Wednesday, October 18, 2006

Health care helps Doyle to 7% lead

Governor Jim Doyle leads Congressman Mark Green 47%-41% in a poll done for One Wisconsin Now last week, and OWN says voters' beliefs that Doyle will do a better job on health care issues is working to his benefit. (Update: Among "definite" voters it's 48-41, which is where the headline came from.)

The poll of 708 likely voters was done by Abacus Associates, a reputable national firm.

Respondents were asked whether Doyle or Green would do a better job on six health care issues, and Doyle won most by a whopping margin.

Who or what's responsible for rising health care costs?

Survey says: Drug company profits, first of all, with health insurance company profits in second place.

More detail, including the press release, polling memo and more, are available right from One Wisconsin Now.

Results are consistent with OWN's findings that voters rate health care as their #1 concern. More later.


At 8:46 AM, Blogger Mke Tidbits said...

Where does it say Doyle 47% - Green 41%.

Can't find it.

At 11:01 AM, Blogger Rich Eggleston said...

The cost of health care is the elephant in the parlor in all discussions of public (and private) policy in this country.

Government doesn't want to deal with it when so many of the patrons of both political parties are health-care professionals or (worse) insurance company executives.

The private sector doesn't want to deal with it when so many of their allies in the so-called free market are health-care professionals or (worse) insurance companies.

So the status quo continues to contribute to grumbling about high taxes and declining competitiveness in the global economy.

The health-care industry, the drug companies and the insurance companies are all major players in the political process.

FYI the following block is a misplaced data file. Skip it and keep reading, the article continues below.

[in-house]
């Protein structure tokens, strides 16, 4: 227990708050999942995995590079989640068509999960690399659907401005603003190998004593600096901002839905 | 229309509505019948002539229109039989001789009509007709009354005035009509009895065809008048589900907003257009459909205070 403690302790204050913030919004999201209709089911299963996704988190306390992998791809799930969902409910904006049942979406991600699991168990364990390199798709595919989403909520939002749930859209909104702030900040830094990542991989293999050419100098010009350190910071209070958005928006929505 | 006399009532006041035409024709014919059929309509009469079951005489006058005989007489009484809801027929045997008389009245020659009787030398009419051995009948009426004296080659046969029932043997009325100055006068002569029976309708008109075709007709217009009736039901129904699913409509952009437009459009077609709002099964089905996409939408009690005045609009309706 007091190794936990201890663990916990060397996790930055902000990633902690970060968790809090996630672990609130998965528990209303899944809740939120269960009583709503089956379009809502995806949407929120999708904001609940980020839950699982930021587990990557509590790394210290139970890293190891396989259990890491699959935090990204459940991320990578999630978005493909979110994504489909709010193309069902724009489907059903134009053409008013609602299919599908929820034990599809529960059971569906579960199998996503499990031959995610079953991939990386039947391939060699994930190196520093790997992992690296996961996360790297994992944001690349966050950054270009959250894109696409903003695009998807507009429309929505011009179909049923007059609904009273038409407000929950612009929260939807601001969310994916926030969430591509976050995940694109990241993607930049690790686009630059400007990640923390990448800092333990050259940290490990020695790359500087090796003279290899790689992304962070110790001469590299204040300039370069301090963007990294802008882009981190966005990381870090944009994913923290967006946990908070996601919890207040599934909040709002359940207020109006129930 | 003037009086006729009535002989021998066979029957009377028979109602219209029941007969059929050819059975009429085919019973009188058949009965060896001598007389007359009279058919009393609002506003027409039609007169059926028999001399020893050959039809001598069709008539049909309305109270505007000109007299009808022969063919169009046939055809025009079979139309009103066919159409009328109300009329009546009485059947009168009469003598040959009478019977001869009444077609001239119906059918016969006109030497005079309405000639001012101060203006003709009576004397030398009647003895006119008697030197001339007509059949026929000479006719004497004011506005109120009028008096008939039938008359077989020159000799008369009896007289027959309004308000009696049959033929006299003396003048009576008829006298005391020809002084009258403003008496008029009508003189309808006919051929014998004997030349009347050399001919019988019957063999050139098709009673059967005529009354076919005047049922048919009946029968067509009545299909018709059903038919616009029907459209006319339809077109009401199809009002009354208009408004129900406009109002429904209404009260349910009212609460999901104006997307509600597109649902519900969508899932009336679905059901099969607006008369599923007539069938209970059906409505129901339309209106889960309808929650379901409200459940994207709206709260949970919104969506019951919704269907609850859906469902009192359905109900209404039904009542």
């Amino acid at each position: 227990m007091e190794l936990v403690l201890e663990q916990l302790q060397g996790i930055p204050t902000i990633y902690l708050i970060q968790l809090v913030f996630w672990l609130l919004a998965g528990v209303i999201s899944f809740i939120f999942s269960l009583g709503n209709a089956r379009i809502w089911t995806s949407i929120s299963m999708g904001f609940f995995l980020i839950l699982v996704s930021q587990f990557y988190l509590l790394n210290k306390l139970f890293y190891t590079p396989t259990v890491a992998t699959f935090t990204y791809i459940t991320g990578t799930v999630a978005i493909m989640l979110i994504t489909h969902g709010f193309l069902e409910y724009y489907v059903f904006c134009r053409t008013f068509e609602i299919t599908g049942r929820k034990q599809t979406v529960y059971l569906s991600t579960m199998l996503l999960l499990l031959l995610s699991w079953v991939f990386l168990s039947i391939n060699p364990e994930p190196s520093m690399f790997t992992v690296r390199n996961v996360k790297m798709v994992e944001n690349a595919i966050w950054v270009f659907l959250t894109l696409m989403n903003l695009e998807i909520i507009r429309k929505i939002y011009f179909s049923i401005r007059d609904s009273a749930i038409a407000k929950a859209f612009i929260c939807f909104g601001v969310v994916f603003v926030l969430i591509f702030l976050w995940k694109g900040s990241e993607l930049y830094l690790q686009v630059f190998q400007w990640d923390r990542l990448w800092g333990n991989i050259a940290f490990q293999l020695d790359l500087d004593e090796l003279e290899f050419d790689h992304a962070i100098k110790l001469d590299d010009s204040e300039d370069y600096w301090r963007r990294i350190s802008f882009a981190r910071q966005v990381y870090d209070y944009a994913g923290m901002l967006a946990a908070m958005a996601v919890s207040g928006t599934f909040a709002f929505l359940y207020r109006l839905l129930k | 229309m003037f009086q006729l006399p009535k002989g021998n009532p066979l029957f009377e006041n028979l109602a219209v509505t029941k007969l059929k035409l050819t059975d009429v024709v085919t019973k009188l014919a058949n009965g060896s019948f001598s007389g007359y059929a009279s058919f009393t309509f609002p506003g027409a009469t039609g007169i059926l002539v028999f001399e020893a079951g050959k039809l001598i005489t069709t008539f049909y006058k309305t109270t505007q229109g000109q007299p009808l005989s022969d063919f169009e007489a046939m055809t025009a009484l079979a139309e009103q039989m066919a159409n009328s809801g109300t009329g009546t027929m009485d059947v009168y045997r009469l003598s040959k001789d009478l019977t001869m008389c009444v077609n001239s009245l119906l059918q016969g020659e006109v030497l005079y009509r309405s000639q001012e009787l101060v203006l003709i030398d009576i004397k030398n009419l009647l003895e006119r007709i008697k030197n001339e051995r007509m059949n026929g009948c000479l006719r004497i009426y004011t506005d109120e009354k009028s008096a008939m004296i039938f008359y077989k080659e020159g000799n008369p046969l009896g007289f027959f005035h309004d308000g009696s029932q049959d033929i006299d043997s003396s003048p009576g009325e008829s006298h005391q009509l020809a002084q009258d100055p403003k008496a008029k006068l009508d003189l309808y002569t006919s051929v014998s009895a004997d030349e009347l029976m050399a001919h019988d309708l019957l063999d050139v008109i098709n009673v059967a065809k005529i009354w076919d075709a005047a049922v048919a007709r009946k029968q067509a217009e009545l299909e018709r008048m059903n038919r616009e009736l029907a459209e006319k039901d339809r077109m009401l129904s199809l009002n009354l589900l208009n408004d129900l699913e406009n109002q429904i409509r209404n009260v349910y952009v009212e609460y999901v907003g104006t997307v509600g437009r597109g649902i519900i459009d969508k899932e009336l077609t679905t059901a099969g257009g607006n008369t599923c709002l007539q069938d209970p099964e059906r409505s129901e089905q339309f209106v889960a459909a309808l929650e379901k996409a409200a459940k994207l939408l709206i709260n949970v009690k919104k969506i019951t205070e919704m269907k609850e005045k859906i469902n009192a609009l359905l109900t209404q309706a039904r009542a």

In the 2000 campaign, Bristol Myers pressured its executives to give money to George W. Bush.

According to the Wisconsin Democracy Campaign's latest numbers, Mark Green has received 36,400 in PAC money this election cycle from the dentists, $10,000 from Pfizer and $7,500 from Eli Lilly. Wow, the dentists must want to fill the cavity left by the Elections Board's order that Green return unregistered federal PAC money.

Jim Doyle's largest health-care PAC total was $5,000 from the dentists.

These are folks with a vested interest in the status quo. But Doyle and Green could both bolt from the status quo by supporting the bipartisan Wisconsin Health Care Partnership Plan, introduced at the end of the last legislative session, that would provide quality health care to every worker in the state at a significantly reduced cost from the current broken system.

We're talking billions of dollars in savings for the public and private sectors.

I hope both candidates embrace that package.

Rich Eggleston

At 12:25 PM, Blogger Seth Zlotocha said...

Health care expert Michael Holt has an excellent piece at the ABC News website this week on exactly what Rich describes above. Holt says the need to maintain the status quo is a result of the "medical-industrial complex," although I don't believe he's the first to use that phrase in that context.

Anyway, here's the article. It's well worth the read.

And, mke tidbits, you can find the Doyle-Green results from the One Wiscosnin Now survey in the group's latest release here.

At 2:34 PM, Blogger George Roberts said...

With the recent studies showing what the voters know, that health care costs are higher in Milwaukee than anywhere, the candidates ought to have caught on to this a lot sooner. Lawton has been addressing it for years in her WW=P project; go read the testimonies of women about their families across the state. And the state health care insurance "safety net" just isn't working, as I know from recent experience of a family member; it's a mess, as it's still too much up to employers who have their ways of making it too hard to get or cutting it off too soon.

Enough of us have had enough bad experiences, and enough of us have family members around the country to show us that it doesn't need to be as bad as it is in Wisconsin, and especially in Milwaukee. Much as I like it here as a lifelong resident -- it is the one issue (no, not the weather, not the so-called crime "crisis" in my city, not education, etc.) that could make me move, because it could literally become a life-and-death matter. I wonder how much that may influence the senior "snowbirds," or the companies looking for an affordable workplace.


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